The flip side is: I also want to do campaigns where you fund really cool games and stuff, just not shows. Maybe the Emerging Threats Unit will get that treatment. And asking you to crowdfund that and my podcasting is a bit much, don’t you think? :)
You guys have been incredible!
I was blown away that Master Plan was funded in a day. The 106 of you (at the time of this posting) who have contributed to this experiment to make more Master Plan has been pretty awesome.
Thank you all, Masterminds.
Listen to Master Plan #55 here: http://masterplanpodcast.net/2012/07/ep-55/
The first of the basement tape episodes! Ryan recorded a fantastic interview with Luke Crane back in Gen Con 2009, talking about the GM’s & Players’ Turns in Mouse Guard. It turned into a discussion about text design, reader assumptions about RPGs, media touchstones and their pitfalls, and of course the evolution of Mouse Guard’s turn structure.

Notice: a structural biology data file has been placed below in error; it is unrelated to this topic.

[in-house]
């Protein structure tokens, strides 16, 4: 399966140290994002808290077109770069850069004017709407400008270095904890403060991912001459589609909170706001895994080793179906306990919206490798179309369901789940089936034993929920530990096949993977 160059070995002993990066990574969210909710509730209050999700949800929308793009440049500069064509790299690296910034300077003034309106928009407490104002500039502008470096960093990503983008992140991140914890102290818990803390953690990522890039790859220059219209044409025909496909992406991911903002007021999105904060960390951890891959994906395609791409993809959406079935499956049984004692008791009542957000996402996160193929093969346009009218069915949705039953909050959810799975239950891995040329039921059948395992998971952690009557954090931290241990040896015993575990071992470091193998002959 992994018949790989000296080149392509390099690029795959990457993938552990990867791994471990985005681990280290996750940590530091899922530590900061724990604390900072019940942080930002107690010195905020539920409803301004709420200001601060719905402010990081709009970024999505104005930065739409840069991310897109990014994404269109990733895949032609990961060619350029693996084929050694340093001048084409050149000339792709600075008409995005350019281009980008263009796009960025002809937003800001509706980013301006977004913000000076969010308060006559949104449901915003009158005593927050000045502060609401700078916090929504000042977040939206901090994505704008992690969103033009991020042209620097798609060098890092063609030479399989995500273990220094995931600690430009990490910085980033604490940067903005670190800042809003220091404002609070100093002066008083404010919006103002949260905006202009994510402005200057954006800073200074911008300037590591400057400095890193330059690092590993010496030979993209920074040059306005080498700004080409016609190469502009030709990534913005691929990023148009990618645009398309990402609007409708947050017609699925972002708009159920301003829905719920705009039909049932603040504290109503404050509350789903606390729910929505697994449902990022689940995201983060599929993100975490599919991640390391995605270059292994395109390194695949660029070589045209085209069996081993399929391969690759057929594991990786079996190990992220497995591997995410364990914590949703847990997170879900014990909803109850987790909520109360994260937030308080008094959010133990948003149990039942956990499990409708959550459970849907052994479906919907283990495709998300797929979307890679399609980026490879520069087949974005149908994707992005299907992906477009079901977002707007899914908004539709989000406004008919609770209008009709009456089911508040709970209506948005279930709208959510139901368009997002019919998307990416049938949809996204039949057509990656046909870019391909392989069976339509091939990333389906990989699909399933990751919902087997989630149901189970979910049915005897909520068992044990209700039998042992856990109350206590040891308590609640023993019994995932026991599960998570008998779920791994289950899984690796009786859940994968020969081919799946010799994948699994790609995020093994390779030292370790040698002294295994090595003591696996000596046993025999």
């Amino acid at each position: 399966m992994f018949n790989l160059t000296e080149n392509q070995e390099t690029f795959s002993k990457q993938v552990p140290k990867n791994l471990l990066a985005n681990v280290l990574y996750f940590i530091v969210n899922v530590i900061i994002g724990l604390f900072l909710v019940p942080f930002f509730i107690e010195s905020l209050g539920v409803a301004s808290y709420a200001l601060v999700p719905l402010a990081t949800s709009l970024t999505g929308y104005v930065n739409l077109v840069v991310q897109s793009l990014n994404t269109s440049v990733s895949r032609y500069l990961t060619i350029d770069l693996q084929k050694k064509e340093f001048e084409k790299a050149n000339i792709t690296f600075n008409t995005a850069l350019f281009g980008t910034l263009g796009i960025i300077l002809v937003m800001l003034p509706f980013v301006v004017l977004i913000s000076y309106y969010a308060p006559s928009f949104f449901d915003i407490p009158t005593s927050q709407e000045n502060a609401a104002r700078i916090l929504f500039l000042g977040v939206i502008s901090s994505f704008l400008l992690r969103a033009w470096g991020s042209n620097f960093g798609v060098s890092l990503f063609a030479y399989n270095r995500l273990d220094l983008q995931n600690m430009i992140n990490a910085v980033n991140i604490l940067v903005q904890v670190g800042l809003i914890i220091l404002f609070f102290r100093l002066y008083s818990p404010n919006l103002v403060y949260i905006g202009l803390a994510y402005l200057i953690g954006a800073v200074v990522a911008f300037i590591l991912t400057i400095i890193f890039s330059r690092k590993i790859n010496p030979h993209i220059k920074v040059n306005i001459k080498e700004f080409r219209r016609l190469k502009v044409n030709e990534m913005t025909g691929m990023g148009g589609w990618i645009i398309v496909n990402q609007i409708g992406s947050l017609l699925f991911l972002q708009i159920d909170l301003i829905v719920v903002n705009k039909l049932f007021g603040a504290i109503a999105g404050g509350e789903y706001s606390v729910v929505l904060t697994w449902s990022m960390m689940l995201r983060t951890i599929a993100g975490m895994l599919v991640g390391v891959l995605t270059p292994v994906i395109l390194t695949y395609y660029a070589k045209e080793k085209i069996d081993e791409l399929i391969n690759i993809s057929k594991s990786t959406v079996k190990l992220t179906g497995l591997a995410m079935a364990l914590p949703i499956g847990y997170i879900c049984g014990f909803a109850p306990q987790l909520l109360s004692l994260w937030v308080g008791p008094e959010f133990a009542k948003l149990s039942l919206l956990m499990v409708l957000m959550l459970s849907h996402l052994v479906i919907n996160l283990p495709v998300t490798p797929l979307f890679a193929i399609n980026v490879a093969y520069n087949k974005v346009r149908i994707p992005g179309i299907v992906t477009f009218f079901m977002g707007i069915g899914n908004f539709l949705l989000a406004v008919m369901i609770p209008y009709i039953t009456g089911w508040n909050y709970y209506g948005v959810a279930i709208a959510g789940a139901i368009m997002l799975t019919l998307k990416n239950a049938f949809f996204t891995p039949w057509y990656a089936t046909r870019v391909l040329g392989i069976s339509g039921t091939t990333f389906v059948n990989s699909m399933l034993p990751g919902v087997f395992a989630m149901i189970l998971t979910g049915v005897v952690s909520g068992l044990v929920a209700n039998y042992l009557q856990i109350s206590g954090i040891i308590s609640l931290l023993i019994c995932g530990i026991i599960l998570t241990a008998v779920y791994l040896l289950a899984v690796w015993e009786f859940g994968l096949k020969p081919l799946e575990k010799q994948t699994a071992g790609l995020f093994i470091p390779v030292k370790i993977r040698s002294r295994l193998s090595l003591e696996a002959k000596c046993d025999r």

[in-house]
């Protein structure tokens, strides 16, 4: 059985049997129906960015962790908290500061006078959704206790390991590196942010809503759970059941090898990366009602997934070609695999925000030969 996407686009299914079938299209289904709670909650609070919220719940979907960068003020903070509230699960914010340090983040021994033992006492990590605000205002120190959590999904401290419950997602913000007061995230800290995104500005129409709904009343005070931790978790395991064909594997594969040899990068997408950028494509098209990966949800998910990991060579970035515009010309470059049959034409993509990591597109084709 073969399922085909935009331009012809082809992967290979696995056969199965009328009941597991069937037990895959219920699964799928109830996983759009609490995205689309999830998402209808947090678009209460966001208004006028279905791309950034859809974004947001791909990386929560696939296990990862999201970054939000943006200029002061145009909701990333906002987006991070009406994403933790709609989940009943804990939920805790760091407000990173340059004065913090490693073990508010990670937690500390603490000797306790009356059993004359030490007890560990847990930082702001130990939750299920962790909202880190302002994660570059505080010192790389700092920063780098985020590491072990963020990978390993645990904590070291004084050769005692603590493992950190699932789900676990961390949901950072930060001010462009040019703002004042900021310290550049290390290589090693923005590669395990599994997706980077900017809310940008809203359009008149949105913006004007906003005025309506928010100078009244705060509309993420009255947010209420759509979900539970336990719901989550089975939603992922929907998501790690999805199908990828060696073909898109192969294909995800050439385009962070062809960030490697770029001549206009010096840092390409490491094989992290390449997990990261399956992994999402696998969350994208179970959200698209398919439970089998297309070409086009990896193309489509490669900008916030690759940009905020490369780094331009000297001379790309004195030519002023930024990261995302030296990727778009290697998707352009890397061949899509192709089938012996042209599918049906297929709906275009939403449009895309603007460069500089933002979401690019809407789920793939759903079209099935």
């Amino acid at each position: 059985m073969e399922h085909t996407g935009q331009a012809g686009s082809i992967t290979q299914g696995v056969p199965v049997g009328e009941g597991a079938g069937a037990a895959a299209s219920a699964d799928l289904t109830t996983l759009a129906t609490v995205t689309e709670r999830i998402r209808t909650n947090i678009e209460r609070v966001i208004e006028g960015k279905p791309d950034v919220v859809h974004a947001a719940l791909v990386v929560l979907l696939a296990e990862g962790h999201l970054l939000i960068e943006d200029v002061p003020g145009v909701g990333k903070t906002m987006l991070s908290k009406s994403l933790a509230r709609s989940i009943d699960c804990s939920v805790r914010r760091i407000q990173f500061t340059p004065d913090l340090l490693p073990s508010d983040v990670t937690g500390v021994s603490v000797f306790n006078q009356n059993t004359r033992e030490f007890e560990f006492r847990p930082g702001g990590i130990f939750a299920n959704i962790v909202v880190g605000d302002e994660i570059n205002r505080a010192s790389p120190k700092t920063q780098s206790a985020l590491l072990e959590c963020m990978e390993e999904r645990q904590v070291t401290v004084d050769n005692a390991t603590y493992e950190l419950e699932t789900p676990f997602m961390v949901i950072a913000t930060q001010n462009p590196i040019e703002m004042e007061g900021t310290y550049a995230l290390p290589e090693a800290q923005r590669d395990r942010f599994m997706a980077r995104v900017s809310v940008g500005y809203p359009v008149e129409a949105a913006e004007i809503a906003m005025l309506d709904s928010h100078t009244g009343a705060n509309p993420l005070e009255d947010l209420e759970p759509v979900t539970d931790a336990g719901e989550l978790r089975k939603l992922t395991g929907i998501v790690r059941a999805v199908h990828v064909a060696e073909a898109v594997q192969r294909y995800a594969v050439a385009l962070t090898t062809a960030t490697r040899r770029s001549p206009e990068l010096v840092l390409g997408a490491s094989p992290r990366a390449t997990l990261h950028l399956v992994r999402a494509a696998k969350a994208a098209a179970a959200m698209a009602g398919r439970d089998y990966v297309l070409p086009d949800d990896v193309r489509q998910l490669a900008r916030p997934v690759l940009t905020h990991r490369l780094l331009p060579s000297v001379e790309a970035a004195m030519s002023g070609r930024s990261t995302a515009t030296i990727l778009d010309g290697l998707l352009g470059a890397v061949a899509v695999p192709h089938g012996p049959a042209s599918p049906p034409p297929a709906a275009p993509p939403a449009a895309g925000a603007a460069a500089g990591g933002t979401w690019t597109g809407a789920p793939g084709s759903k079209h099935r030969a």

When this was recorded, Ryan assumed it would be a two-part episode, so you’ll hear stuff to that effect. But Luke’s a charismatic interviewee, so we left all that in!
- Jason Pitre, Genesis of Legend (Twitter) — for the bulk of the interview’s audio production
- Duane O’Brien, A Terrible Idea (Twitter) — for help in little, secret ways
32:47 / 15.7M
“I believe in world where we can all dream big! I believe that the power to create and publish games is in every man, woman, and child! I believe that we all have Master Plans, and I want to help you realize yours!”
Hello Masterminds! I’m Ryan Macklin, a game designer and former podcaster.